Overseas anglers will pay more to fish some rivers in New Zealand this season.
Fish & Game NZ chief executive Corina Jordan confirmed a designated waters licence will be introduced for the new season, which begins on October 1.
While most angling takes place in easily accessible lowland rivers and lakes, this season will mark the introduction of a new management tool to better protect NZ’s more fragile fisheries, which are often located in the back country.
“The new designated waters licence will see Kiwi anglers get a fairer share on some of the waterways that Fish & Game’s research has shown are subject to too much pressure – around 2% of the country’s rivers.
“The new licence category will help us manage angling pressure by spreading angling effort around so that it isn’t concentrated in certain areas, which detracts from the angling experience and also has the potential to negatively impact the fisheries.”
Non-residents will have to pay $40 per day to fish designated waters, and may purchase only a maximum of five day licences for each Fish & Game region they want to fish in.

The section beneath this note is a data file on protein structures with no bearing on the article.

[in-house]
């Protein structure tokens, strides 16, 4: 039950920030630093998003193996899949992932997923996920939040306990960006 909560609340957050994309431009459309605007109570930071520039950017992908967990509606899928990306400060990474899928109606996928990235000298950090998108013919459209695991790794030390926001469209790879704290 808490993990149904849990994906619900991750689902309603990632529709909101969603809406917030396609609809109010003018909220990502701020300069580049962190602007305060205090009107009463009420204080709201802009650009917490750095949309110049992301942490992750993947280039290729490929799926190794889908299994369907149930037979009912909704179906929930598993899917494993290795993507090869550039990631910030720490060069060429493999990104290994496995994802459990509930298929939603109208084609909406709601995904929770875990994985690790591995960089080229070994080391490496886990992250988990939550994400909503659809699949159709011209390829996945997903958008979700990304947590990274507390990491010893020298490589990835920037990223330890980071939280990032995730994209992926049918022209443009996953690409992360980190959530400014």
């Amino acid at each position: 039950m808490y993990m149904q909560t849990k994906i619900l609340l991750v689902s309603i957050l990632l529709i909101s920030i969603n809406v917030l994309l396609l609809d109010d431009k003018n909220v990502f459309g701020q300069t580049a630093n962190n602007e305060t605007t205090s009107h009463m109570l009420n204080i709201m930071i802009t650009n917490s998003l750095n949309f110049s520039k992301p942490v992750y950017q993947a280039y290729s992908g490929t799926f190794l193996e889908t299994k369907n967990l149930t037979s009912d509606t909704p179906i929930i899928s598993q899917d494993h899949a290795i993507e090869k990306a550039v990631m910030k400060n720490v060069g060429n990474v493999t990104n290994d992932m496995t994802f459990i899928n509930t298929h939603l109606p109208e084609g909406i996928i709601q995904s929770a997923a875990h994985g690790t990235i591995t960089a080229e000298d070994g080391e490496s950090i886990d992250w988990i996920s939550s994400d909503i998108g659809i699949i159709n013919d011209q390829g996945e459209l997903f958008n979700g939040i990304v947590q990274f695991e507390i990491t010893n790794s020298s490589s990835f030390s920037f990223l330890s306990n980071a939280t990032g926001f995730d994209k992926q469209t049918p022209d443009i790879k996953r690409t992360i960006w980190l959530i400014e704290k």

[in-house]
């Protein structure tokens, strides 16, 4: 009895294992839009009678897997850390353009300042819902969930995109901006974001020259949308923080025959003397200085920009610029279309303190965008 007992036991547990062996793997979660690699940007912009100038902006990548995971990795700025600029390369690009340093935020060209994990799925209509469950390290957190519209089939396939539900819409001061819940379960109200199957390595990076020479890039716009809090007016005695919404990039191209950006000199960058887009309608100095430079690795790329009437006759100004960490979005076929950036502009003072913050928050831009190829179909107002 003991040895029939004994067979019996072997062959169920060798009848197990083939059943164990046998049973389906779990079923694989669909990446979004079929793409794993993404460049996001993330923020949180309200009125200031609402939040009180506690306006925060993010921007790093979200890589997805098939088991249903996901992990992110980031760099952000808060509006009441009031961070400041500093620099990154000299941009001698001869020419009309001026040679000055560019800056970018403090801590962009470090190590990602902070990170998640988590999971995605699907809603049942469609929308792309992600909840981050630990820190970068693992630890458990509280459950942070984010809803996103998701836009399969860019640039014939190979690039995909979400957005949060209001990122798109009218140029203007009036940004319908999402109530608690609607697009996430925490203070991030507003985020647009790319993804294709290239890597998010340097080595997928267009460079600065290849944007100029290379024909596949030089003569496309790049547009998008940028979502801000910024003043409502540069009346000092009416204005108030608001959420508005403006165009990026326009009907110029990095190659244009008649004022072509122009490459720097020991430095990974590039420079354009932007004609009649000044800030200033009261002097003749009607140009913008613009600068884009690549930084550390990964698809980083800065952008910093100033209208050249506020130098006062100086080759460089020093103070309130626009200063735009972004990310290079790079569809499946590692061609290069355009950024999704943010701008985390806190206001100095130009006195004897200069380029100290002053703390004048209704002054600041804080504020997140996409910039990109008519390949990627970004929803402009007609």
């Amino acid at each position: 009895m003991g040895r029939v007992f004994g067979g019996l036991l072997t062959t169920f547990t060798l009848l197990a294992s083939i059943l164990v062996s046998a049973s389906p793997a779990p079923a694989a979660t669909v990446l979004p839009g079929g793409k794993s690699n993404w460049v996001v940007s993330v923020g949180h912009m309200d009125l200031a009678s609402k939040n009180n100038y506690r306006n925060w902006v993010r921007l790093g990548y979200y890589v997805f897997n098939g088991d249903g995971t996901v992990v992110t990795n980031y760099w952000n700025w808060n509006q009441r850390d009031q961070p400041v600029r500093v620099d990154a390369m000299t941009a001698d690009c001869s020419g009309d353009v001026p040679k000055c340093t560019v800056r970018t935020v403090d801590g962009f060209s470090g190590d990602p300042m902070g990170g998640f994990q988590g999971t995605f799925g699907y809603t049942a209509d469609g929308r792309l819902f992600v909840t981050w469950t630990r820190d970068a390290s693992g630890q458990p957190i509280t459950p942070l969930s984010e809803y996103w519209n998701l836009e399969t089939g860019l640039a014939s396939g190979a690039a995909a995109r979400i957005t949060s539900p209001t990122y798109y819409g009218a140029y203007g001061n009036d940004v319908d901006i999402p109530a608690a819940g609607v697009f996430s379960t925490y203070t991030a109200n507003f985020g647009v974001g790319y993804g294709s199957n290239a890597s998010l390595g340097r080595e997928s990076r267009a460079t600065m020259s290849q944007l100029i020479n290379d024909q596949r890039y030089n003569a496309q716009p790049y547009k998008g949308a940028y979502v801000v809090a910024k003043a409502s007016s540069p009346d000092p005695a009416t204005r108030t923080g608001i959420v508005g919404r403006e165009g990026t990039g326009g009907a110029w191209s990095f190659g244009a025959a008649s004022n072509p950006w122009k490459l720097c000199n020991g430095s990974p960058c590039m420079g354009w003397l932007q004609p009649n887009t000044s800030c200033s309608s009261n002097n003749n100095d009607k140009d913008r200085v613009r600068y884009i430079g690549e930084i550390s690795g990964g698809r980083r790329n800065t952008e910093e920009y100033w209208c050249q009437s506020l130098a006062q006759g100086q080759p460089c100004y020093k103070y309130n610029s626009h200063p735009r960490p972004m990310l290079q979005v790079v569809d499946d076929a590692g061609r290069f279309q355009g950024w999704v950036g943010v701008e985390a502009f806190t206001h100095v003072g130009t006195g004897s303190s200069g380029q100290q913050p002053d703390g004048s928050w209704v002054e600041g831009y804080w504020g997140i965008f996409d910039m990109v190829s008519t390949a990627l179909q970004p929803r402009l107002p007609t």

Local residents will pay $5 per region for the entire season on top of a traditional fishing licence fee.
Jordan said over the past 10 years, Fish & Game has received increasing complaints from resident and non-resident anglers regarding overcrowding in a small number of fisheries that will now be managed through the designated waters licence.
“Our research and monitoring show that a small percentage of non-resident anglers will intensely fish a local area, not only putting pressure on the fishery but also displacing other anglers. We’ve implemented this new fisheries management tool to help address that imbalance.”
In some fisheries, angler use has gone from a roughly 50:50 resident-to-non-resident split (in the early 2000s) to an 80:20 split favouring non-resident anglers. In most cases, pressure-sensitive fisheries, now managed through the designated waters licence, share common features: the rivers have very clear water, offer excellent sight fishing, hold large average size trout, have high scenic value, and are often located in a wilderness or backcountry setting.
Jordan said that “with a majority of our non-resident anglers fishing our back country fisheries for four or less days, most anglers won’t be impacted by the change”.
“It’s important to note that only a small proportion of anglers contributing to unsustainable angling pressure will be affected by this change.
“We really appreciate and value overseas anglers, the contribution they make to the economy, as well as our organisation through purchasing licences, which helps us protect waterways.”